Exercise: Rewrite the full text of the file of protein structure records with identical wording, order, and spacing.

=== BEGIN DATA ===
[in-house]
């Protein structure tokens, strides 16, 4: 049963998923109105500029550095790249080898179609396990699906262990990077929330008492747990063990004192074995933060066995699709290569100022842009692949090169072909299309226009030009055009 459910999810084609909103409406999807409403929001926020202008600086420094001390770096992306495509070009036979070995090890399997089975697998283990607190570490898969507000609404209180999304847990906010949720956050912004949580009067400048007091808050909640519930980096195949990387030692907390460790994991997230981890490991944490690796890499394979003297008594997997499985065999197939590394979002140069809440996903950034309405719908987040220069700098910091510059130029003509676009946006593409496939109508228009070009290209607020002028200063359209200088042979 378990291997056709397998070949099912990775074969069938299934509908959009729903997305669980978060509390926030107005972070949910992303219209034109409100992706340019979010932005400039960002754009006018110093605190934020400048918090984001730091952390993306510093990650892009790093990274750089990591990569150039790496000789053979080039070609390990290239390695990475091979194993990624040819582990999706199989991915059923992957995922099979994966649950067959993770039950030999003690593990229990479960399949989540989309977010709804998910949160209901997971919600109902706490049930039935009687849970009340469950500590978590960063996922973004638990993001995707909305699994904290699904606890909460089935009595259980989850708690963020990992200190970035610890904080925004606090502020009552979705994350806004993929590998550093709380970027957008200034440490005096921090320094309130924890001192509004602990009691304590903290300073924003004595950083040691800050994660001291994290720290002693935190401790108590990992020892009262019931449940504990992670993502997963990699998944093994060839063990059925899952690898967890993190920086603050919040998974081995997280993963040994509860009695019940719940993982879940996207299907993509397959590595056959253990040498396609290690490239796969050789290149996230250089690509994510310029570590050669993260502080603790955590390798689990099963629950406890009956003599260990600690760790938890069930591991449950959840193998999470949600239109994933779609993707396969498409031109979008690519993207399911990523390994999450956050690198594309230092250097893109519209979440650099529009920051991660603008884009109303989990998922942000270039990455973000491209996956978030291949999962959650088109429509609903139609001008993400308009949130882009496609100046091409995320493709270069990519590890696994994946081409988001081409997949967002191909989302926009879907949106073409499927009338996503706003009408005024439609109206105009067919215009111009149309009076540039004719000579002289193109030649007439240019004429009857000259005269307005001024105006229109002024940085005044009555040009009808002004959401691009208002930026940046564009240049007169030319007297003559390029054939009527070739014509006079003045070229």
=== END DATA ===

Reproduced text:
[in-house]
């Protein structure tokens, strides 16, 4: 049963998923109105500029550095790249080898179609396990699906262990990077929330008492747990063990004192074995933060066995699709290569100022842009692949090169072909299309226009030009055009 459910999810084609909103409406999807409403929001926020202008600086420094001390770096992306495509070009036979070995090890399997089975697998283990607190570490898969507000609404209180999304847990906010949720956050912004949580009067400048007091808050909640519930980096195949990387030692907390460790994991997230981890490991944490690796890499394979003297008594997997499985065999197939590394979002140069809440996903950034309405719908987040220069700098910091510059130029003509676009946006593409496939109508228009070009290209607020002028200063359209200088042979 378990291997056709397998070949099912990775074969069938299934509908959009729903997305669980978060509390926030107005972070949910992303219209034109409100992706340019979010932005400039960002754009006018110093605190934020400048918090984001730091952390993306510093990650892009790093990274750089990591990569150039790496000789053979080039070609390990290239390695990475091979194993990624040819582990999706199989991915059923992957995922099979994966649950067959993770039950030999003690593990229990479960399949989540989309977010709804998910949160209901997971919600109902706490049930039935009687849970009340469950500590978590960063996922973004638990993001995707909305699994904290699904606890909460089935009595259980989850708690963020990992200190970035610890904080925004606090502020009552979705994350806004993929590998550093709380970027957008200034440490005096921090320094309130924890001192509004602990009691304590903290300073924003004595950083040691800050994660001291994290720290002693935190401790108590990992020892009262019931449940504990992670993502997963990699998944093994060839063990059925899952690898967890993190920086603050919040998974081995997280993963040994509860009695019940719940993982879940996207299907993509397959590595056959253990040498396609290690490239796969050789290149996230250089690509994510310029570590050669993260502080603790955590390798689990099963629950406890009956003599260990600690760790938890069930591991449950959840193998999470949600239109994933779609993707396969498409031109979008690519993207399911990523390994999450956050690198594309230092250097893109519209979440650099529009920051991660603008884009109303989990998922942000270039990455973000491209996956978030291949999962959650088109429509609903139609001008993400308009949130882009496609100046091409995320493709270069990519590890696994994946081409988001081409997949967002191909989302926009879907949106073409499927009338996503706003009408005024439609109206105009067919215009111009149309009076540039004719000579002289193109030649007439240019004429009857000259005269307005001024105006229109002024940085005044009555040009009808002004959401691009208002930026940046564009240049007169030319007297003559390029054939009527070739014509006079003045070229």